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Resolving the Affirmation Dilemma

(Companion to following post, “Affirmative Truths,” containing a few suggestions of the genre here described)


Recorded Reading:


Resolving the Affirmation Dilemma

Among the vast and rapidly growing global community which contributes to rising human awareness by practicing affirmative thought and hopeful visualization, it has been well established that a stated desire for some cherished outcome — “I wish I had a boat,” for instance — generally works against, rather than for it.

This is because, in the practice of both silent and stated affirmation we are intending to speak to that part of our minds called by the psychologists the subconscious.

Affirmations work because that part of our minds is free-associative and creational, and tends to respond to visualizations in much the same way as it would to outer realities — by generating more of them in our lives, a phenomenon which goes by different names in scientific, spiritual and psychological communities but is well noted by them all.

Affirmations also sometimes tend not to work, however — perhaps due to the fact that the subconscious does not relate well to time, and tends to respond to perception and visualization alike as present reality, creating a cognitive split.

In our example of the desire for a boat, the words, “I wish I had a boat,” are received by these parts of the mind as, “I lack a boat right now, and I’m unhappy about it.” According to theories of affirmative meditation, the results of this will be a continuation and increase of lack, specifically lack of boats, and of unhappiness in general — direct opposites of the goal of the practice.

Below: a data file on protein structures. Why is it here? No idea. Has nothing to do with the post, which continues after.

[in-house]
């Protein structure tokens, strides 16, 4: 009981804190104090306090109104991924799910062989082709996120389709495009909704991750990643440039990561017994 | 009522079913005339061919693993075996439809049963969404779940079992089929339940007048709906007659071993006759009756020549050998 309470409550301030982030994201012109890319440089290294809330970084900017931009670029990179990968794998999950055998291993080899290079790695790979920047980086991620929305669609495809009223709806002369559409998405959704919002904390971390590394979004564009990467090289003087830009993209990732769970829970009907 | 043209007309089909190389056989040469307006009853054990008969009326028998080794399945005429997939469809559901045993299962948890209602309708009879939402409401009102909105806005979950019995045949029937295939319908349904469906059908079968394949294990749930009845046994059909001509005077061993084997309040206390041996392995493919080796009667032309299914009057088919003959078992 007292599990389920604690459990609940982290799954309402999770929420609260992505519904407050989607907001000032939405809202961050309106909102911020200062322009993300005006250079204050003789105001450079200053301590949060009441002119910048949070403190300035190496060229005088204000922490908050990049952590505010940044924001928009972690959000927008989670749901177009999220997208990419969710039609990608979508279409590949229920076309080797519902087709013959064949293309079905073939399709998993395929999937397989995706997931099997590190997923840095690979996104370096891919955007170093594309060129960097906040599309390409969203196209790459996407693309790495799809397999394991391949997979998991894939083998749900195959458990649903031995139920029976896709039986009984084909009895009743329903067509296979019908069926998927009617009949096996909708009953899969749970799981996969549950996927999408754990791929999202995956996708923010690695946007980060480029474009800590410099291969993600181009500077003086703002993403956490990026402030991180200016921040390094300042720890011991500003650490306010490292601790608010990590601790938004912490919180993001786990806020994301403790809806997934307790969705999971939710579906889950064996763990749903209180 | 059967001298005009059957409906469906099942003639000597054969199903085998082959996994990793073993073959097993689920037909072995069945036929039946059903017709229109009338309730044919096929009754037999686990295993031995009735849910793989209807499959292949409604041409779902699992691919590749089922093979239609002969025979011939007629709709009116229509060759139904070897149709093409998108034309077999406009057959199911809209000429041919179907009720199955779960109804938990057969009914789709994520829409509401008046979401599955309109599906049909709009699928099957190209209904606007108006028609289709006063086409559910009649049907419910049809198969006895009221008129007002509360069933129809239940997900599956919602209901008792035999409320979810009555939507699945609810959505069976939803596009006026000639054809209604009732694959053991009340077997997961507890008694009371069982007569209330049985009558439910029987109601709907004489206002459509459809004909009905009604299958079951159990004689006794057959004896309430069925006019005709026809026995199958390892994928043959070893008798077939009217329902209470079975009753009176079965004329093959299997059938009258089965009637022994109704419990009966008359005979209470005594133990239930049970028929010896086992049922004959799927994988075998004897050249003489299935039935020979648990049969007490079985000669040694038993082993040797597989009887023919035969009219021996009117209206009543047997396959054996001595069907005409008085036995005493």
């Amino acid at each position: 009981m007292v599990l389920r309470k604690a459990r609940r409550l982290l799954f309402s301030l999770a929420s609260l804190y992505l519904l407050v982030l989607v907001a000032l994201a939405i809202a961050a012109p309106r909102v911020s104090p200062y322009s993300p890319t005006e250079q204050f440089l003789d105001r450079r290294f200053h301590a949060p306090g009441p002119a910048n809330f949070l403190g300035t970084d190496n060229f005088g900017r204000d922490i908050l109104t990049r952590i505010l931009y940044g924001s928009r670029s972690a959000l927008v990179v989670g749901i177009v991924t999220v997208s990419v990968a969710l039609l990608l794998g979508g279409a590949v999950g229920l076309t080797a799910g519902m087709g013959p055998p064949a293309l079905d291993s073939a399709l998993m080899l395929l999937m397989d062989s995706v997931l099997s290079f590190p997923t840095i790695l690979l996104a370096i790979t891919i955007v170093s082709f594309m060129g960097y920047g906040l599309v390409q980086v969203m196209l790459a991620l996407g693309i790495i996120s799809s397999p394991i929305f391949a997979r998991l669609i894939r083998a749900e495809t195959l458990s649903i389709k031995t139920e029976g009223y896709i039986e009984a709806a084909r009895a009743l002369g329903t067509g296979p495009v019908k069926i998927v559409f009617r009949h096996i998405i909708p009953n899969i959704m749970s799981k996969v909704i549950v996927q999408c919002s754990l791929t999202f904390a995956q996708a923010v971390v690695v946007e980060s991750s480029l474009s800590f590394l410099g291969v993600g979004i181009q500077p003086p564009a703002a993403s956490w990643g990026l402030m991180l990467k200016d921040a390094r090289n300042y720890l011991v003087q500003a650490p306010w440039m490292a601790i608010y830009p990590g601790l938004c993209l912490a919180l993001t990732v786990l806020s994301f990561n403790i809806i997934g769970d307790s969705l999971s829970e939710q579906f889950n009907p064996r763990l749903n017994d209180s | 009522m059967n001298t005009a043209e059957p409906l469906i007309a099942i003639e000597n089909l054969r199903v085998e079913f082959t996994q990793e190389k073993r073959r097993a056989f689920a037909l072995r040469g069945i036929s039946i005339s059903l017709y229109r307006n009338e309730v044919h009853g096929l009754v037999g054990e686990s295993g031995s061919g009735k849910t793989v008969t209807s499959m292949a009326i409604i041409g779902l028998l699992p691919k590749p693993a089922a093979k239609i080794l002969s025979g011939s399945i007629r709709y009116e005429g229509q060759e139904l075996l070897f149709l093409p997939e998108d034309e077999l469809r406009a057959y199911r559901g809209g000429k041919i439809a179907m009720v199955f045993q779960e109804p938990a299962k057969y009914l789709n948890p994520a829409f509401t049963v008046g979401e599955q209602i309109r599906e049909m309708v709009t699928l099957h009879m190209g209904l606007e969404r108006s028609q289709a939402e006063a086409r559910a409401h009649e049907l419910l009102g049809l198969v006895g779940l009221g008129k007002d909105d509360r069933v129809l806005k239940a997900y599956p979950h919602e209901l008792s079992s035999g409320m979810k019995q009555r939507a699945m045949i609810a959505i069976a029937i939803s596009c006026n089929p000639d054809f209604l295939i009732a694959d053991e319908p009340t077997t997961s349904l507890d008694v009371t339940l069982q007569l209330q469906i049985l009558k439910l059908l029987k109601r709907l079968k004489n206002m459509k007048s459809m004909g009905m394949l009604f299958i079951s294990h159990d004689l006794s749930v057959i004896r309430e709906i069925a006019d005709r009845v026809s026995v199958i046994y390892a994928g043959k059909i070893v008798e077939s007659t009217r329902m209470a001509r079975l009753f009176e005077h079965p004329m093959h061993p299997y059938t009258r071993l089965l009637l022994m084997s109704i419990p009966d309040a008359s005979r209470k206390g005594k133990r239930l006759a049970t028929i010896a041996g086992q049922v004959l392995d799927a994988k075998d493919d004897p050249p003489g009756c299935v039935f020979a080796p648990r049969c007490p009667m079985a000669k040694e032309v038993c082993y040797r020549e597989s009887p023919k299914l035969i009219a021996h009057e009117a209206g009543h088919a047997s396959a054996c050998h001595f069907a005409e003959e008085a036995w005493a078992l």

A commonly recommended method for getting around this hangup is to phrase ones affirmation in the present tense: “I have a beautiful boat, and boy, am I ever happy about it!”

The problem here is obvious. The conscious mind simply sets that stated affirmation side by side with temporal reality, creating outright disbelief. The present fact is that we do not have a boat. That is that.

There is one bridge, the poet believes — a bridge of words — between these two realms, one of which requires a statement made in future tense, and the other instead in the present.

It goes like this:

“I believe it is possible…”

“I believe right now that it is possible for me to have a boat.”

The rest of the recommended steps of cocreation would follow in the order which we are, in our fledgling fifth dimensional way, beginning to understand as effective — the emotional lift of inner visualization, followed by a true acceptance of divine timing in its manifestation, or “letting it go.”

This bridge — if it holds our weight — would be a big step forward for everybody, wouldn’t it?

Shall we all, mmmmm, try it and see?


Among us, poets are ill paid. In order to continue her work, this one currently lives in her minivan, on an income of a fraction of our nation’s poverty level. If her work has moved, enabled or uplifted you, your contribution to this effort may be made at:



Published by Ana Daksina

Read worldwide half a million times, Ana Daksina is a Troubador of the coming age.

2 thoughts on “Resolving the Affirmation Dilemma

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